The headquarters of the Democratic National Committee in Washington. (Saul Loeb/AFP/Getty Images)

What the Democratic National Committee this week thought was an attempted hack of its valuable voter file turned out to be a security test organized by a state party, unbeknown to the national organization.

The committee on Tuesday alerted the FBI to a fake online portal it thought had been set up as an elaborate attempt to trick DNC staff into giving up their log-in credentials — through a hacking technique known as “phishing” — as a way to gain access to the party’s VoteBuilder database.

Late Wednesday night, DNC Chief Security Officer Bob Lord reversed course. “We, along with the partners who reported the [fake] site, now believe it was built by a third party as part of a simulated phishing test on VoteBuilder,” he said in a statement.

The false alarm raised fears that the DNC was being targeted again by a malicious foreign government, as it came two years after Russian spies hacked its computers and released thousands of emails online, throwing the party into disarray in the midst of a presidential election.

Election security is a hot topic, and the Trump administration is facing criticism that it has not done enough to safeguard the November midterm vote.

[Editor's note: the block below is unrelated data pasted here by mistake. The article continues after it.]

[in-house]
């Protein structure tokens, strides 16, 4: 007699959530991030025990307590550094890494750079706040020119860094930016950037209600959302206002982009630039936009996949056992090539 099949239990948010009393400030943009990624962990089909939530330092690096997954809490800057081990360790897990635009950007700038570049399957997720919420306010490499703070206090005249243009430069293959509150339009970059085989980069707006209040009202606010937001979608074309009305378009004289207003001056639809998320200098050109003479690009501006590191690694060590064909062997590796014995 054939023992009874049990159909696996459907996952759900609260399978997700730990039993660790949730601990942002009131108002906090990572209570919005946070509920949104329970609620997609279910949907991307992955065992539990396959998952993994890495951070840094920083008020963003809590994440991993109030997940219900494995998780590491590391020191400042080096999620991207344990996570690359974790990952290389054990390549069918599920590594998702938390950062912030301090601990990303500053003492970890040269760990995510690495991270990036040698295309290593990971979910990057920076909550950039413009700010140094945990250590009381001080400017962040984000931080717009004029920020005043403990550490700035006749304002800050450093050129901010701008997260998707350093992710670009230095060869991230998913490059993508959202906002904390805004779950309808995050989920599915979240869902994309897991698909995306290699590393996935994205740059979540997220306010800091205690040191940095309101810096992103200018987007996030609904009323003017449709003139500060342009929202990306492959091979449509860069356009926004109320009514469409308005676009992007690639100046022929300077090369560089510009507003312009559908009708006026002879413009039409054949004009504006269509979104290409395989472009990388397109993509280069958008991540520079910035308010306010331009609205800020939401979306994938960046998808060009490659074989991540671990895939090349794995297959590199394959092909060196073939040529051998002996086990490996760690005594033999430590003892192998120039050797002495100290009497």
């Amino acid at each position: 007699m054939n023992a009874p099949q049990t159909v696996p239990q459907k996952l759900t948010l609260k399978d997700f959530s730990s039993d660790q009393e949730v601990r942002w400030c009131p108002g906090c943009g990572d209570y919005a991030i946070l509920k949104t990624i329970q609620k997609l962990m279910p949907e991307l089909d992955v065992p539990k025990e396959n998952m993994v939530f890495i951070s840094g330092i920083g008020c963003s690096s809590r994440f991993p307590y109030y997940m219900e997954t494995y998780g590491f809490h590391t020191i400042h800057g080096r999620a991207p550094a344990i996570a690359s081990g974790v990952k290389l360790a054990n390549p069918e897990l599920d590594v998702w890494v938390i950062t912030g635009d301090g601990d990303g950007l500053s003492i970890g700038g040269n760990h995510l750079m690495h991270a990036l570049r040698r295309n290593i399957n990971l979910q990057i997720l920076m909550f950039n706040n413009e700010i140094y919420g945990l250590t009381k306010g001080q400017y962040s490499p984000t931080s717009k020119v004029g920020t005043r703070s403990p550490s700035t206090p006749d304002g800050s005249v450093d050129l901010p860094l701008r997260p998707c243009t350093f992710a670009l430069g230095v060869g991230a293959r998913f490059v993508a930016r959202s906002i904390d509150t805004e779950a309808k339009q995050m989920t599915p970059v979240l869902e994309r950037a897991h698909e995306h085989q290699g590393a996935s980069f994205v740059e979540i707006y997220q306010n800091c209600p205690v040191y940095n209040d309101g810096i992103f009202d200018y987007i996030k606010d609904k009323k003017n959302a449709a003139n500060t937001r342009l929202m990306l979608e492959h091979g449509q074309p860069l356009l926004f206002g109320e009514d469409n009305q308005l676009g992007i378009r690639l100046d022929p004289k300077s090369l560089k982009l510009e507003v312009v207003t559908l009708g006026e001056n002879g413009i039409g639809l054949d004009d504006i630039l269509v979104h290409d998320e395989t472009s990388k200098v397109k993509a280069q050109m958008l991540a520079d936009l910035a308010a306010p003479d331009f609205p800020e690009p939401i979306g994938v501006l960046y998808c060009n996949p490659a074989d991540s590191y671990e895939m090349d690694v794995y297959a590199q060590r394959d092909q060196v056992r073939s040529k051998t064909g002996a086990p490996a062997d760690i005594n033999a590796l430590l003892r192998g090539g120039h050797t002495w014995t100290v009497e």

The mix-up resulted from a state Democratic organization seeking to test employees’ ability to avoid falling prey to phishing attempts.

The test was conducted at the behest of the Michigan Democratic Party, using “white-hat” security personnel with the group DigiDems, who provided their services to create the mock site, a Democratic official said. The state party did not notify the national committee or NGP, the firm that hosts the voter database, the official said.

“The test, which mimicked several attributes of actual attacks on the Democratic Party’s voter file, was not authorized by the DNC, VoteBuilder nor any of our vendors,” Lord said.

The mock site was discovered by a San Francisco-based security firm, Lookout, which has built a system that scours the Internet for such sites. Lookout contacted DigitalOcean, the firm that hosted the fake site. NGP also was informed. Shortly after midnight Tuesday, Lookout alerted Lord.

After some investigation, all concurred that the site appeared to be a system set up for malicious purposes, a party official said. It did not exhibit features of a phishing test system, the official said. Phishing tests usually have a page that informs users they should not have clicked on a link and an online tutorial on recognizing phishing scams, the official said.

Michigan party officials told the DNC on Wednesday afternoon that they had ordered the test. They were “a little embarrassed, but they did the right thing and told us right away,” said a DNC official, who spoke on the condition of anonymity because the matter remains sensitive. “They didn’t let it linger.”

Lord said he’s not seeking to punish anyone. “I’m not interested in slowing down people who want to do legitimate and appropriate testing,” he said in an interview. But the national party is likely to issue guidance, he said, “which is if you’re building any sort of attack framework, white-hat testing, we need to be aware of that so we can factor that into our decision-making.”